If we ever have had to describe Plumbr internals to an innocent bystander, we have always referred to "machine learning magic" taking place somewhere in our back-office labs. We decided it is time to reduce the magic surrounding the process, so we are describing how the leak detection algorithms were created and how we continue improving them

First, we started by picking variables we want to monitor to determine whether instances of a particular class leak. Based on our previous experience with leak detection, we might want to start by monitoring all the classes X using the following metrics:

  • A - number of Full GC runs the instances of X have survived
  • B - the number of classes from which the X is being referenced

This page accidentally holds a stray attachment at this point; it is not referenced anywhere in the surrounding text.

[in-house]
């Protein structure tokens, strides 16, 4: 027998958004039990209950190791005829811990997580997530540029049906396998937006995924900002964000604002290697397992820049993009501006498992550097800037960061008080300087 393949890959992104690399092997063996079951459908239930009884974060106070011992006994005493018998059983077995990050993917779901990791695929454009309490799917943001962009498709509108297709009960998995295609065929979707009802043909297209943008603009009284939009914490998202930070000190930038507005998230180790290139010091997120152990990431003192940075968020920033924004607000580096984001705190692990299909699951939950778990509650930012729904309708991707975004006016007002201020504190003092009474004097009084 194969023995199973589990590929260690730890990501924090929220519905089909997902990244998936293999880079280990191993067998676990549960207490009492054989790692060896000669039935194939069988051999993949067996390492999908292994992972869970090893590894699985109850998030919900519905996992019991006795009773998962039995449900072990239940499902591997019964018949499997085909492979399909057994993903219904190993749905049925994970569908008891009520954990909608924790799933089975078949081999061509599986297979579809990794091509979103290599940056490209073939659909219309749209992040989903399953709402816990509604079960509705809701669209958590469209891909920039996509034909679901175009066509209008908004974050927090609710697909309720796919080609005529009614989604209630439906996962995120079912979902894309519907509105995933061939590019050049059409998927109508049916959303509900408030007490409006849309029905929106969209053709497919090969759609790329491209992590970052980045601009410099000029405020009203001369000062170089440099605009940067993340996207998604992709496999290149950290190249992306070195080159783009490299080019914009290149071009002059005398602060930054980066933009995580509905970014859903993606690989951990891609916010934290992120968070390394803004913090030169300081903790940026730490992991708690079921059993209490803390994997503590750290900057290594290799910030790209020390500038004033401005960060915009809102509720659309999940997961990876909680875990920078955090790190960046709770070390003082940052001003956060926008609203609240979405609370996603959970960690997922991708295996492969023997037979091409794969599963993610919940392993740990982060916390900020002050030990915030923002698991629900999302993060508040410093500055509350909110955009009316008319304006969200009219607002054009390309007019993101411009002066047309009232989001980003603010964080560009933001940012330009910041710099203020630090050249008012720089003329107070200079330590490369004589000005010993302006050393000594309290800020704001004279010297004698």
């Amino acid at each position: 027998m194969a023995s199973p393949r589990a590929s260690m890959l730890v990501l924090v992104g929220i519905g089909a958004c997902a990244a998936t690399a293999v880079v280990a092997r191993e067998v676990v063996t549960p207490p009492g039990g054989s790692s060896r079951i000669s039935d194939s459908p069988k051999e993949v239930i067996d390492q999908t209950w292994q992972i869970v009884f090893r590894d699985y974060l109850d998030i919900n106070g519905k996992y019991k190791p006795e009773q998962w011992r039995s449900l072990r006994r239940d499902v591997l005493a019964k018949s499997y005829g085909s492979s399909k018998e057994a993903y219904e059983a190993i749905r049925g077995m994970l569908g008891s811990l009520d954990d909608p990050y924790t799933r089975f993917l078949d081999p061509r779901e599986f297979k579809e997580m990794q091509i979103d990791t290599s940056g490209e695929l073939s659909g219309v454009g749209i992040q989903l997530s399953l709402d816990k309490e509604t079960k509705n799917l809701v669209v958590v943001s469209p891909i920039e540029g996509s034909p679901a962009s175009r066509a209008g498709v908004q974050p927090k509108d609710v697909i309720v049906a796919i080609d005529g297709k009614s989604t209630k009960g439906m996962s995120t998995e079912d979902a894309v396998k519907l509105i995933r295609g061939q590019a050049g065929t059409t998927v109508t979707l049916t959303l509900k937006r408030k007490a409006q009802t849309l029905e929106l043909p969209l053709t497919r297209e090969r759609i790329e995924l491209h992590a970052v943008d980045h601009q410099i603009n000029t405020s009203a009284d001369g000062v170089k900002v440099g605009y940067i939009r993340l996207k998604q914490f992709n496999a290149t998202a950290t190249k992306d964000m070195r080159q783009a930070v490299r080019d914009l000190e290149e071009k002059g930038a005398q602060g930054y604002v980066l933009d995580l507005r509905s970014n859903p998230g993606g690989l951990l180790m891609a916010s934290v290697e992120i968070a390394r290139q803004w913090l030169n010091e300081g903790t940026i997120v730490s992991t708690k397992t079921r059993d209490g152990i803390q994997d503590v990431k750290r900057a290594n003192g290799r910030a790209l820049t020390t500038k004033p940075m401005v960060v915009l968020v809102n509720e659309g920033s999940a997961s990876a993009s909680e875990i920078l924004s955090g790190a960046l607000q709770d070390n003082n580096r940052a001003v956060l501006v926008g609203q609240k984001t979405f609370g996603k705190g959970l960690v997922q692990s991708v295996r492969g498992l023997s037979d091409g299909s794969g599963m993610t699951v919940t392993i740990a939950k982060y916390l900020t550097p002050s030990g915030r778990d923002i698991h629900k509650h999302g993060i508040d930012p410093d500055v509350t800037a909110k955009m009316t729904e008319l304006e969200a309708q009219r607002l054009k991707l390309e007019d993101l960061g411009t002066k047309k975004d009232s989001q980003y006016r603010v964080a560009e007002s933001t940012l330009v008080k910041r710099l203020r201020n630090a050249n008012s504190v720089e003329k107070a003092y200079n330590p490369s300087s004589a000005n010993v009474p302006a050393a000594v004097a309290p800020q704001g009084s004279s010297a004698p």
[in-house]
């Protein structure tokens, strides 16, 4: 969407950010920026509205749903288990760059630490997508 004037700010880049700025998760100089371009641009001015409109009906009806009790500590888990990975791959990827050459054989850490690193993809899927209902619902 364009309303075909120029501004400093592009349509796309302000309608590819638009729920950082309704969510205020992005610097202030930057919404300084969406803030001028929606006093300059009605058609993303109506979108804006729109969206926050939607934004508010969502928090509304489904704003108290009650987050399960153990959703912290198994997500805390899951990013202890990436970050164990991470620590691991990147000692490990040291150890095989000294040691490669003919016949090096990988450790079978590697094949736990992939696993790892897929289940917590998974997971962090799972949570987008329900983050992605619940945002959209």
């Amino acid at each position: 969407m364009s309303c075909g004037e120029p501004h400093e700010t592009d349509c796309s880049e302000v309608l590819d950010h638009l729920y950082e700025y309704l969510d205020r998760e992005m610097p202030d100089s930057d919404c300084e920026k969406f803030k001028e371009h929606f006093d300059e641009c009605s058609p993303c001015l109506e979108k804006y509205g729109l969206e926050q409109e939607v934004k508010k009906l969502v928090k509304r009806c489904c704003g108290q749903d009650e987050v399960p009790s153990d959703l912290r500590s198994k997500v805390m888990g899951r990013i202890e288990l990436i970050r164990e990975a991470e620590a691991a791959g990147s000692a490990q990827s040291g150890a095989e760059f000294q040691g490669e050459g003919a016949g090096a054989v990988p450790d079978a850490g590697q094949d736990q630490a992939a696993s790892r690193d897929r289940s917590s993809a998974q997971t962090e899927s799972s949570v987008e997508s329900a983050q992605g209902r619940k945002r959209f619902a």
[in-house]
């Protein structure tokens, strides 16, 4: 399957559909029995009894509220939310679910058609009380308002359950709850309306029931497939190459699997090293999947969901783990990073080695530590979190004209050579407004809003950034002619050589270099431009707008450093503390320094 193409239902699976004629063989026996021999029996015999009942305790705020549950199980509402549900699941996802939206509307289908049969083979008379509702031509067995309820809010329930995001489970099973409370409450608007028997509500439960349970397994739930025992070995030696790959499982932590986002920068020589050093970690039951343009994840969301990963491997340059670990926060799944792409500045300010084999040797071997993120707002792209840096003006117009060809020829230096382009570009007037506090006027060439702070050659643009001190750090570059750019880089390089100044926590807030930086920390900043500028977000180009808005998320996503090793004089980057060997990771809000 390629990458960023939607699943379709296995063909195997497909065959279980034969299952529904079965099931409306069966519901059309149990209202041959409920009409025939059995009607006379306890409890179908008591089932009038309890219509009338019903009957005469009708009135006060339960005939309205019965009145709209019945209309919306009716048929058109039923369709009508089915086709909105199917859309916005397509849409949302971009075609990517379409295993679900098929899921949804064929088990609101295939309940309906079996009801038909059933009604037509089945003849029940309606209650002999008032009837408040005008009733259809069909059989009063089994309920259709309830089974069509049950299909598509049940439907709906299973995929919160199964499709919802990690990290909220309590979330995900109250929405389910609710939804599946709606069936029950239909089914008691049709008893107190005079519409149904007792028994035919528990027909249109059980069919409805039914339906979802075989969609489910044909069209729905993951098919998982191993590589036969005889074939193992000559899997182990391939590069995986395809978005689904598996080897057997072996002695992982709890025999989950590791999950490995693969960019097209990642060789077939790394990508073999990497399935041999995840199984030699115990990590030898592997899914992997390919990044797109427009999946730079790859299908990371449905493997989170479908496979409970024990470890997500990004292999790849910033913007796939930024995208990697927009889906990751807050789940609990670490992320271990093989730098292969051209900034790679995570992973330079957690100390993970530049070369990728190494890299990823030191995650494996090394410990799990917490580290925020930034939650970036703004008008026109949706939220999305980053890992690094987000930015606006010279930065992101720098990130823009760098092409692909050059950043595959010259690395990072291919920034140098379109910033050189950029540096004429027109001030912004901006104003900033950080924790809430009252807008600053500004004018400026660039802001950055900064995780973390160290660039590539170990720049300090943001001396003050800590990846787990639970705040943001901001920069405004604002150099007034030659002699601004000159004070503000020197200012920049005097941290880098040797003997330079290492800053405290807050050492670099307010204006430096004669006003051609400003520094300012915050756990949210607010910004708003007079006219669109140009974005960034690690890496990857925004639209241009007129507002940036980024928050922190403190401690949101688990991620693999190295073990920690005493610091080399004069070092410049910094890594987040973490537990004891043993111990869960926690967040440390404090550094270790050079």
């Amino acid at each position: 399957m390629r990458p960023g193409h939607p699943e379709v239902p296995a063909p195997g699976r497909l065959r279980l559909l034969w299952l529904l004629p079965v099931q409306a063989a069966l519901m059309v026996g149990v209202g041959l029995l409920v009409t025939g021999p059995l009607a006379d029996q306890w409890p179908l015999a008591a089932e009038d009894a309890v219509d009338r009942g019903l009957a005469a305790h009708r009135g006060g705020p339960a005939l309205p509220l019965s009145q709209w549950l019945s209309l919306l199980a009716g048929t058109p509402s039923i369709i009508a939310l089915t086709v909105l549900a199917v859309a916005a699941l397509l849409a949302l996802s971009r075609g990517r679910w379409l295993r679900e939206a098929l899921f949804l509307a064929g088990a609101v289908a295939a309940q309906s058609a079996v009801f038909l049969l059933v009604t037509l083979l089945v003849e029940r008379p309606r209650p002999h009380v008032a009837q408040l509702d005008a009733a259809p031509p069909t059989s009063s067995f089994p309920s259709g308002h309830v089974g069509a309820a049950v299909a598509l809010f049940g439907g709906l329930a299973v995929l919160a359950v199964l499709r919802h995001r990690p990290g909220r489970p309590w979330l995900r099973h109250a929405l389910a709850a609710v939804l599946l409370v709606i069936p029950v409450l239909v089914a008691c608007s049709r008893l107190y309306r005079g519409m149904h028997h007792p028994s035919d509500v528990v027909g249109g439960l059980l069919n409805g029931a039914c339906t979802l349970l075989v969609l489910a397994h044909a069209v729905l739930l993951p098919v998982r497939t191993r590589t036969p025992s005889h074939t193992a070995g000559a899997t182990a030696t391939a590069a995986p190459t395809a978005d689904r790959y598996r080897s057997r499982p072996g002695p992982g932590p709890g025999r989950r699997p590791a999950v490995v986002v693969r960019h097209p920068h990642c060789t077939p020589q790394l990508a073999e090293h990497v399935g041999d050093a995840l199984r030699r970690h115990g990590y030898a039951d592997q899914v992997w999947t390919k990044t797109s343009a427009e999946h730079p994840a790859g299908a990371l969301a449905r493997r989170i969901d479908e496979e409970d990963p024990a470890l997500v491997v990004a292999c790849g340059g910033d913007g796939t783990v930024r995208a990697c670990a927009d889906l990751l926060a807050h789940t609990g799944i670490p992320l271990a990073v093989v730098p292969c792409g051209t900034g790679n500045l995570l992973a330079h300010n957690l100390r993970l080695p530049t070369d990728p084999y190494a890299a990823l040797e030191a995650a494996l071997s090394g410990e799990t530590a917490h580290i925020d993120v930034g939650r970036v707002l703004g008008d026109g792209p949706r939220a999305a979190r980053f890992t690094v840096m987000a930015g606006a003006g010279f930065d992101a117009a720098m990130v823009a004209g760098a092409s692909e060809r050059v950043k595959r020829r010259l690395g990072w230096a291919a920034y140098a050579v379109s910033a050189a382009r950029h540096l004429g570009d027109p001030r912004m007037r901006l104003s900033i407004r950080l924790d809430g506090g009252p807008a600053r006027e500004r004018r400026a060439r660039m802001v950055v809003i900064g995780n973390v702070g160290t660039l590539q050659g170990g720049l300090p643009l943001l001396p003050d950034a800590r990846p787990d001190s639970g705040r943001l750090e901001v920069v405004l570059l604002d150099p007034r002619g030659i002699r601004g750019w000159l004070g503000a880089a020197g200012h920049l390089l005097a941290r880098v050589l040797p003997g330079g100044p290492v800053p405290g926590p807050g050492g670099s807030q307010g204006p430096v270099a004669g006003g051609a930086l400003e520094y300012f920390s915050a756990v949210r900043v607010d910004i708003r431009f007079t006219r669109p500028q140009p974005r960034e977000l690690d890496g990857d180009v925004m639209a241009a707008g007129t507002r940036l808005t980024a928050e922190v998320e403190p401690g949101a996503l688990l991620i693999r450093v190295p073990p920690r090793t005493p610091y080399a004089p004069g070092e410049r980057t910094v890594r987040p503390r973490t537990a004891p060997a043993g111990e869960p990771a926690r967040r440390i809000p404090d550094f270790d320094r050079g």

• C - % of instances of X relative to the all currently live instances

Now, if we are clever enough to gather this data from the JVM internals, we can move to the next logical steps in building a leak detection algorithm with the help of machine learning:

  • Gather enough sample data sets (in our case we already have got more than a million of those)
  • Annotate the data with the expert opinion whether a particular case represents a leak or not
  • Apply machine learning methods to create the best function to determine from the past knowledge whether a particular behaviour is symptomatic to a leak or not.

If you are interested in more depth how we accomplished it - check out the original blog post